Monday , July 4 2022

No extra money needed for improving healthcare in the Caribbean Netherlands

The health care in the Caribbean Netherlands can be further improved without the need for extra money. This is apparent results from the advice of the Working Group Health Care Caribbean Netherlands. Minister of Health, Welfare and Sports (VWS) Edith Schippers who established the Working Group last year, has adopted the conclusions of the Working Group. Schippers wrote this today in letters to the Island Councils of Bonaire, St. Eustatius and Saba. The First and Second Chambers were also informed of this today.

 The reason for the establishment of this Working Group was the hefty overruns of the healthcare expenditures in the Caribbean Netherlands: amounted to about 30% in 2012. Led by the former Governor of Curacao, Frits Goedgedrag, a workgroup (comprising island administrators, health care providers, the head of the Health Insurance Office BES ZVK and the Ministry of Health Care, researched the future of healthcare on the islands.

The Working Group argues that it is possible within the budgetary framework- for 2014 84, 2 million euros budgeted (excluding 4,7 million euros for youth care) to further develop health care in the Caribbean Netherlands. Any future budget overruns will not be automatically paid by the Minister, however collectively a solution will be sought for this.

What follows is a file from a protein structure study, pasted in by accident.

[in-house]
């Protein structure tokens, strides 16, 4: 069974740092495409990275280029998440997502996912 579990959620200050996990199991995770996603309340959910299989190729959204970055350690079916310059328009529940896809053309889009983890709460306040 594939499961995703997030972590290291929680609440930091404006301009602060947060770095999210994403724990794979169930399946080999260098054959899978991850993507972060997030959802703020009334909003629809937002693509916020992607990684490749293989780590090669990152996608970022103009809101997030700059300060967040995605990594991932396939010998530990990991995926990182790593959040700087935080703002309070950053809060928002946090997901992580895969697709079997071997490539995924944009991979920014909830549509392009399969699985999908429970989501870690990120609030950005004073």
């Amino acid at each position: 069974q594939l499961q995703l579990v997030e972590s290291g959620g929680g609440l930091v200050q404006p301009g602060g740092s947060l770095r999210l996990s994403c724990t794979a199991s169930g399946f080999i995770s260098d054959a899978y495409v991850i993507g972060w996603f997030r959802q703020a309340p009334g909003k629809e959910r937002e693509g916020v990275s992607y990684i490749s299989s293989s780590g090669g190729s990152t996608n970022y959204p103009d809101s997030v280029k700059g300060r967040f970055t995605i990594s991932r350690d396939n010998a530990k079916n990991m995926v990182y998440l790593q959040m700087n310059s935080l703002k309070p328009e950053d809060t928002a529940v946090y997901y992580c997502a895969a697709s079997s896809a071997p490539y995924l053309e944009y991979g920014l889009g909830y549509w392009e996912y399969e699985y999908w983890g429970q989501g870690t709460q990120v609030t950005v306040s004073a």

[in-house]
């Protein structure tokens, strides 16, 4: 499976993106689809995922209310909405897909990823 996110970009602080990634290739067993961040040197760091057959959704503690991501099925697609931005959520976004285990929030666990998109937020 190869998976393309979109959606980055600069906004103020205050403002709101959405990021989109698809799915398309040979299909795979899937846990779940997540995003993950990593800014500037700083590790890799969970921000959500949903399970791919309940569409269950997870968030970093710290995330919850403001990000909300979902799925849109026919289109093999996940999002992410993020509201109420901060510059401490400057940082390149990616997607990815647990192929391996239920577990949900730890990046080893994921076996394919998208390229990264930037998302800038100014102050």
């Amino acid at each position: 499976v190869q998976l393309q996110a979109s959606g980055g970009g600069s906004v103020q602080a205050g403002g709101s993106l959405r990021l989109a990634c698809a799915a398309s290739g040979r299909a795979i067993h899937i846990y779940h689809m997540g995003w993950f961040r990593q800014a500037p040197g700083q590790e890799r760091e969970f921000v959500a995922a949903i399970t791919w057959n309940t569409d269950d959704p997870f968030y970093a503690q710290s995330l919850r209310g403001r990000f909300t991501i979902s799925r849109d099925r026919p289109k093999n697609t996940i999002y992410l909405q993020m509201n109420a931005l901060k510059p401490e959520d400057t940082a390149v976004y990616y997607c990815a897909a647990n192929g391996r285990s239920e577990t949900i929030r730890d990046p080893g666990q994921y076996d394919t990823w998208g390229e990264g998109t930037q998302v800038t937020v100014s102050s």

An important element in the advice is the medical referrals. Good agreements (via protocols and standards) are needed regarding what are good referral letters and how medical specialists outside the territory of the Caribbean Netherlands should report about patients from the islands whose care is entrusted to them. Health care providers will draw up these protocols. The Health Insurance Office (ZVK) will further develop the logistical aspects of the referrals among others the daily allowances and transportation. Where it concerns the medical referrals from the Windward islands Saba and St. Eustatius, St. Maarten and St. Martin, will come more into view. The purchase of health care in Colombia and Guadeloupe will be limited.This from the premise that health care that is not on your own island will be sought as close as possible in the area. Interested parties argue that the crucial primary care (family physicians) on all three islands needs improvement. The knowledge and expertise of the general practitioners training of the Vrije Universiteit  Medical Centre (VUmc) and the Amsterdam medical Centre (AMC) will be further exploited.

 The advice also pays attention to communication and control information for health care policy, especially when it comes to epidemiological data and data on the use of health care. The availability of good management information is important for a well substantiated public health policy and is required to determine the effects of policy. The RIVM advises the islands how epidemiological data collection can be well organized.

At least once a year the parties will, as represented in the Working Group, meet to discuss progress and to see whether collectively and individually sufficient progress has been made.

 

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